An urgent and cogent (if somewhat breathless) reminder that journalistic ethics must attempt to keep pace with the explosive...



Seib (Campaigns and Conscience, not reviewed) examines the professional, commercial, and ethical pressures on the news media exerted by technologies that make the delivery of information both instantaneous and global.

The author worries about the news media’s pervasive preference for reporting events as they are happening: “Going live,” he says, “is exciting and dramatic. But is it good journalism?” His answer, of course, is primarily negative. Unfolding news is news that by definition has not emerged from an editorial process and thereby makes difficult if not impossible the application of the standards of impartiality that have long been the hallmarks of principled journalism. A number of Seib’s questions are patently rhetorical—e.g., “Should emphasis on speed of delivery override judgments about relevance and taste?” Nonetheless, he raises enough serious questions about the rapidly changing news business to sober anyone but Matt Drudge (who appears throughout as a sort of cyber-bogeyman whose gleeful disregard for traditional journalistic ethics Seib finds most reprehensible). One of the author’s principal objectives is to outline the concept of “convergence”—what he considers the inevitable fusion of print, cable television, and Internet news media. He sketches the obvious advantages to consumers of this imminent merger (improvements in “interactivity” and in the dissemination—via online links—of vast amounts of supplementary information) but warns that editorial discretion must play a more prominent role than it currently does among electronic news outlets. He also identifies new responsibilities that citizens must assume in the information age. There is an occasional “gee-whiz” tone in much of Seib’s descriptions of the (unquestionably exciting) possibilities of online news. And current events sometimes undercut him, as well: He declares, for instance, that exit polling has become so precise in presidential elections that 1948-like embarrassments (Dewey Defeats Truman!) are no longer much of a worry.

An urgent and cogent (if somewhat breathless) reminder that journalistic ethics must attempt to keep pace with the explosive technological revolution.

Pub Date: March 1, 2001

ISBN: 0-7425-0900-1

Page Count: 224

Publisher: Rowman & Littlefield

Review Posted Online: June 24, 2010

Kirkus Reviews Issue: Jan. 1, 2001

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Stricter than, say, Bergen Evans or W3 ("disinterested" means impartial — period), Strunk is in the last analysis...



Privately published by Strunk of Cornell in 1918 and revised by his student E. B. White in 1959, that "little book" is back again with more White updatings.

Stricter than, say, Bergen Evans or W3 ("disinterested" means impartial — period), Strunk is in the last analysis (whoops — "A bankrupt expression") a unique guide (which means "without like or equal").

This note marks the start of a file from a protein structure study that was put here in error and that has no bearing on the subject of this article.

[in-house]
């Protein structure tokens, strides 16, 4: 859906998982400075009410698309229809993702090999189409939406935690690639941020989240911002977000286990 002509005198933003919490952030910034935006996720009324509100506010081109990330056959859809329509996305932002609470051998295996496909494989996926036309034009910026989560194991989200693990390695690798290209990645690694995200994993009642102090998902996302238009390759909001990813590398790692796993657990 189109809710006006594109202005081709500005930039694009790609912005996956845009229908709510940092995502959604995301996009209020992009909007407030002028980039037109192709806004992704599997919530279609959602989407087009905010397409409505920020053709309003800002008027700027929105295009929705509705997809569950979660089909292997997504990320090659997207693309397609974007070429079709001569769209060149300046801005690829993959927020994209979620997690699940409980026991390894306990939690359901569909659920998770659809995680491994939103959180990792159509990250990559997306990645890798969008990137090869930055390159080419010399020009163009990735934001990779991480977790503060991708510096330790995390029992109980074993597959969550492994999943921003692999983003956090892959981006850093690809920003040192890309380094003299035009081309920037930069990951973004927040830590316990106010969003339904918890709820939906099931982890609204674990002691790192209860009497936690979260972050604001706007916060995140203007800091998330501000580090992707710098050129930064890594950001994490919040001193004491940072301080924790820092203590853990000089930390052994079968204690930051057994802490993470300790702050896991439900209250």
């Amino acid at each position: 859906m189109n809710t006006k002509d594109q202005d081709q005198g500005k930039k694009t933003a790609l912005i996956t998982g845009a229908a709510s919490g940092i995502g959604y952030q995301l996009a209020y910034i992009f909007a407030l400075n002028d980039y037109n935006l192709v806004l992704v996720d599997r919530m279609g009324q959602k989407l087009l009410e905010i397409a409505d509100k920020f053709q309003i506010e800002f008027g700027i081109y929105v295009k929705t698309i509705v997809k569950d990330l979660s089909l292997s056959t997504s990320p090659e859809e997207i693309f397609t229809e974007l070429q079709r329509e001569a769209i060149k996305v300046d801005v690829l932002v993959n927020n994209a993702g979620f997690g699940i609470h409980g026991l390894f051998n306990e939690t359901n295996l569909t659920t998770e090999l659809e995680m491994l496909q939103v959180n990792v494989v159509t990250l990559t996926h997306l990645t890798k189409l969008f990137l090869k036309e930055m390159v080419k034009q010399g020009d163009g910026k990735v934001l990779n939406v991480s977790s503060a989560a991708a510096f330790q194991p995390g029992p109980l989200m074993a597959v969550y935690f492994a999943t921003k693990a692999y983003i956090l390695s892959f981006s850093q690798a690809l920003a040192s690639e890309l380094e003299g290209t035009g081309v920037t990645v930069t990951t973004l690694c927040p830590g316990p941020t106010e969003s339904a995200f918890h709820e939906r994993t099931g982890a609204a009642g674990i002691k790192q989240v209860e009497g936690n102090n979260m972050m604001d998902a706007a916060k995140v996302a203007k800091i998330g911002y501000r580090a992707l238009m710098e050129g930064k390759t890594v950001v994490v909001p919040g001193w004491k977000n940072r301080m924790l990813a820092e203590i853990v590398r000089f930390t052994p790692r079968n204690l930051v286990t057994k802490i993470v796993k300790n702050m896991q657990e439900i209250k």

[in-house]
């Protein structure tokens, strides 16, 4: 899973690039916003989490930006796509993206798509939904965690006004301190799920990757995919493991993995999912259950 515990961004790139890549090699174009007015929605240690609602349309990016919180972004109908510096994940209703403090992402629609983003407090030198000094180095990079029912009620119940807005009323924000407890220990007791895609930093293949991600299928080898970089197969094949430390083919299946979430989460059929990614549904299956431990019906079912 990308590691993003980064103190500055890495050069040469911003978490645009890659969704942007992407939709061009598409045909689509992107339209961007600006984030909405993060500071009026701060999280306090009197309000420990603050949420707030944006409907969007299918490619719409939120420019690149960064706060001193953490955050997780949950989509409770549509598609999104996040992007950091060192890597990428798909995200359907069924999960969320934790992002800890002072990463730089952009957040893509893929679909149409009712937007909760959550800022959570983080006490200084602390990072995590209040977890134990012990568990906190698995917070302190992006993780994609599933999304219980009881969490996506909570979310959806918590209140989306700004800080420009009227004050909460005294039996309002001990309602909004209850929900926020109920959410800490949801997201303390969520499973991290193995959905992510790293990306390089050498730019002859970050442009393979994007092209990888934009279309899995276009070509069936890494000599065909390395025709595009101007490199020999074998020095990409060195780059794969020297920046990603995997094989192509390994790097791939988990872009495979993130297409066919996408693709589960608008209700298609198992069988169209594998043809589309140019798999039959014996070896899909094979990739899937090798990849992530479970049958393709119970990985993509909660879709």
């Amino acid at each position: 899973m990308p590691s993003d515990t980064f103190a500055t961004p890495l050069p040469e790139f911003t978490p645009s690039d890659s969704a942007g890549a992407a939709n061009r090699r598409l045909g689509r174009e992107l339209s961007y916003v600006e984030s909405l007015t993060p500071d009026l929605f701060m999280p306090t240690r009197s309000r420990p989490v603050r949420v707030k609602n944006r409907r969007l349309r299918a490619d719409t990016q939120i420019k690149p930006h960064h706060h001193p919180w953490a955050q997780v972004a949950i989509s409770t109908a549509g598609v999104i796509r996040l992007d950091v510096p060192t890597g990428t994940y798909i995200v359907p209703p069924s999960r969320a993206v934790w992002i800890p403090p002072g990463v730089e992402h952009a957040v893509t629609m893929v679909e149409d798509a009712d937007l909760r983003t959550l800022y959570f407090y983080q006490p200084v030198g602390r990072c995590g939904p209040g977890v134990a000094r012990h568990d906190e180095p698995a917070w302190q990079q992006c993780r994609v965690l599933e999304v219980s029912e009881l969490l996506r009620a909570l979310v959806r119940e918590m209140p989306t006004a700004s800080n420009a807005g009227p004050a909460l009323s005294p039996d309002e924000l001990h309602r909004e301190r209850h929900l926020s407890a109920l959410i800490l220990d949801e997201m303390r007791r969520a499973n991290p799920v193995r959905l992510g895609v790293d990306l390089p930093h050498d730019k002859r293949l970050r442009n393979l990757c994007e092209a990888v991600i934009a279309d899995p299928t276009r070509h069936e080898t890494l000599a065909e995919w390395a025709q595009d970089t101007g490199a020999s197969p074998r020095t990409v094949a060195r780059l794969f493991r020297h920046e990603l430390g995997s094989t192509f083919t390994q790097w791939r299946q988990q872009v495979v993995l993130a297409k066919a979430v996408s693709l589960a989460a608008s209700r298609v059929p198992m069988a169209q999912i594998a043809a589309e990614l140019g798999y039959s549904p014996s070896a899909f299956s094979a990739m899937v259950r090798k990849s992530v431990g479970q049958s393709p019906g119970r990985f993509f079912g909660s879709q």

Pub Date: May 15, 1972

ISBN: 0205632645

Page Count: 105

Publisher: Macmillan

Review Posted Online: Oct. 28, 2011

Kirkus Reviews Issue: May 1, 1972

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From the national correspondent for PBS's MacNeil-Lehrer Newshour: a moving memoir of her youth in the Deep South and her role in desegregating the Univ. of Georgia. The eldest daughter of an army chaplain, Hunter-Gault was born in what she calls the ``first of many places that I would call `my place' ''—the small village of Due West, tucked away in a remote little corner of South Carolina. While her father served in Korea, Hunter-Gault and her mother moved first to Covington, Georgia, and then to Atlanta. In ``L.A.'' (lovely Atlanta), surrounded by her loving family and a close-knit black community, the author enjoyed a happy childhood participating in activities at church and at school, where her intellectual and leadership abilities soon were noticed by both faculty and peers. In high school, Hunter-Gault found herself studying the ``comic-strip character Brenda Starr as I might have studied a journalism textbook, had there been one.'' Determined to be a journalist, she applied to several colleges—all outside of Georgia, for ``to discourage the possibility that a black student would even think of applying to one of those white schools, the state provided money for black students'' to study out of state. Accepted at Michigan's Wayne State, the author was encouraged by local civil-rights leaders to apply, along with another classmate, to the Univ. of Georgia as well. Her application became a test of changing racial attitudes, as well as of the growing strength of the civil-rights movement in the South, and Gault became a national figure as she braved an onslaught of hostilities and harassment to become the first black woman to attend the university. A remarkably generous, fair-minded account of overcoming some of the biggest, and most intractable, obstacles ever deployed by southern racists. (Photographs—not seen.)

Pub Date: Nov. 1, 1992

ISBN: 0-374-17563-2

Page Count: 192

Publisher: Farrar, Straus and Giroux

Review Posted Online: May 20, 2010

Kirkus Reviews Issue: Sept. 1, 1992

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